Flood buyout properties to be appraised
Fifteen properties that will be included in Decatur County’s application seeking to designate them as flood-destroyed will have their values appraised in two separate phases.
Under the buyout program, property owners would be paid a portion of their homes’ values, with most of the cost being paid for by the federal government and a small portion coming from county government. In exchange, the properties would be declared unlivable and no future re-development could be done. To qualify, the properties have to have experienced three flood events.
At Tuesday’s county commissioners meeting, County Finance Director Carl Rowland explained that county commissioners could choose from two methodologies to determine the properties’ fair market value for the purposes of the buyout program. Commissioners could either choose to set the properties’ values based on those on record with the Tax Assessors’ Office, or choose to determine their values through an independent assessment.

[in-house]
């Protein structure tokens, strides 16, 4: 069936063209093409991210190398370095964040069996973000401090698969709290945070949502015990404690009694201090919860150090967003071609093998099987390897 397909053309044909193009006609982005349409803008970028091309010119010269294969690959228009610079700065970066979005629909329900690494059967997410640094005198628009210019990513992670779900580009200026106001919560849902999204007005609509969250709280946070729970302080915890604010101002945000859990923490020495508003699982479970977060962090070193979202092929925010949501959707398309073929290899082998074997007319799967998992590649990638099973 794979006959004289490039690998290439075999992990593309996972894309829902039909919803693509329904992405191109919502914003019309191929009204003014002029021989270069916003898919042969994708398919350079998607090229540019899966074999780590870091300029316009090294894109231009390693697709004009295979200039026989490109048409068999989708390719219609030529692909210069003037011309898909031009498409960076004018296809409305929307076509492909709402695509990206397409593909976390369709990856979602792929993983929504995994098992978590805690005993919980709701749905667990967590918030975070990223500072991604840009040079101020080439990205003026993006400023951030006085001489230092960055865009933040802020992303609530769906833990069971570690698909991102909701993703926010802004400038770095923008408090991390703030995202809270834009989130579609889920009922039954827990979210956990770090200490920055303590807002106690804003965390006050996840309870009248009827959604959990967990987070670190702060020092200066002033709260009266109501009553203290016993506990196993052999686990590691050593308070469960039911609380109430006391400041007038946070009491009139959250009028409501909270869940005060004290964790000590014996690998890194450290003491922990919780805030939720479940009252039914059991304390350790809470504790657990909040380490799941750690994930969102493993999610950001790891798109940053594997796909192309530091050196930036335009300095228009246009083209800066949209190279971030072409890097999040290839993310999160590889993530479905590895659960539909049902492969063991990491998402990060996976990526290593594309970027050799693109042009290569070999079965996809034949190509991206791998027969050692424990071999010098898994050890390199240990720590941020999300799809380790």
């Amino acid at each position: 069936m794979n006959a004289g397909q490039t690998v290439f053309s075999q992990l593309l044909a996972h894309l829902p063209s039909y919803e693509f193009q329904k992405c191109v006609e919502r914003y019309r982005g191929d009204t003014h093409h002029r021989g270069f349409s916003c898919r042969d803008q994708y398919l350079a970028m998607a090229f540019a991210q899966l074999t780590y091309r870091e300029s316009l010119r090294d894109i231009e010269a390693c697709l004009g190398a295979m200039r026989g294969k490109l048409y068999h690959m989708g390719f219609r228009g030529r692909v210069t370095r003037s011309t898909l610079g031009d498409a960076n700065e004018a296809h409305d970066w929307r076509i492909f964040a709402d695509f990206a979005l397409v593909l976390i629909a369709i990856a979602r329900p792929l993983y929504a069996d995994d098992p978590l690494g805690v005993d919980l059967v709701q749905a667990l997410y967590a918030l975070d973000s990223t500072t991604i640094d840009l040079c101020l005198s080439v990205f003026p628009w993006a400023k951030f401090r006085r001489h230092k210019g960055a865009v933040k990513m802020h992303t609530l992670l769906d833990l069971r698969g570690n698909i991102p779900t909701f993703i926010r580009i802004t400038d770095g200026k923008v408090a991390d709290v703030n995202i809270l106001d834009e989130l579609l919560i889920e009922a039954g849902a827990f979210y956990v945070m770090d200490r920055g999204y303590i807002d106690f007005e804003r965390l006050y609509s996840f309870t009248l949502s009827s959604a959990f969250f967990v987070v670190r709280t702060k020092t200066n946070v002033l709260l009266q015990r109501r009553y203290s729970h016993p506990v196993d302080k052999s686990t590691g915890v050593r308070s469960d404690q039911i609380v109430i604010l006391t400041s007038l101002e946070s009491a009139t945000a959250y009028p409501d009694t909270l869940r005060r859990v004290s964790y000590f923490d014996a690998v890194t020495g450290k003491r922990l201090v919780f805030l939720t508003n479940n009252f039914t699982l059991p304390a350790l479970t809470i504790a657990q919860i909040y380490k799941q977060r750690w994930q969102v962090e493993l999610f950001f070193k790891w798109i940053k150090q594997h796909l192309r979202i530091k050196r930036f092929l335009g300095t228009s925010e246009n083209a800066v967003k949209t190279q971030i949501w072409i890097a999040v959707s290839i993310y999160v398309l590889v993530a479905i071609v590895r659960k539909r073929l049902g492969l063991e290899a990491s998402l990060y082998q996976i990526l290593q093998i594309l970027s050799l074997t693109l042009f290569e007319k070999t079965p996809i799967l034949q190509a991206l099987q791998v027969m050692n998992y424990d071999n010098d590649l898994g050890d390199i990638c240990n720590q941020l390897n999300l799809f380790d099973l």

Rowland said he and County Administrator Tom Patton believed it would be more fair to the property owners to conduct the independent appraisal, the option county commissioners ultimately approved by unanimous vote on Tuesday.
In the meantime, while county government staff are finishing up the application for the flood buyout program through the Georgia Emergency Management Agency, the county will pay Roy Simpson, a local real estate agent, to conduct intermediate appraisals to come up with “reasonable values.” While Simpson is not a certified appraiser, Rowland said he has expertise at calculating an estimate known as the “residential broker price option,” which the county finance director said would be approximate to a property’s fair market value.
The county will obtain bids for an independent appraiser to conduct final appraisals at a later date, Rowland said.
Simpson will be paid $100 to produce an estimate for each of the 15 properties, or $1,500 total. The final appraisal is expected to cost about $300-$400 per property, or $4,500-$6,000 total. If Simpson’s estimate and the independent appraisal for a property differ significantly, a property owner can request a review from a separate independent appraiser.
The Federal Emergency Management Agency will pay 85 percent of the cost of the independent and review appraisals, Rowland said.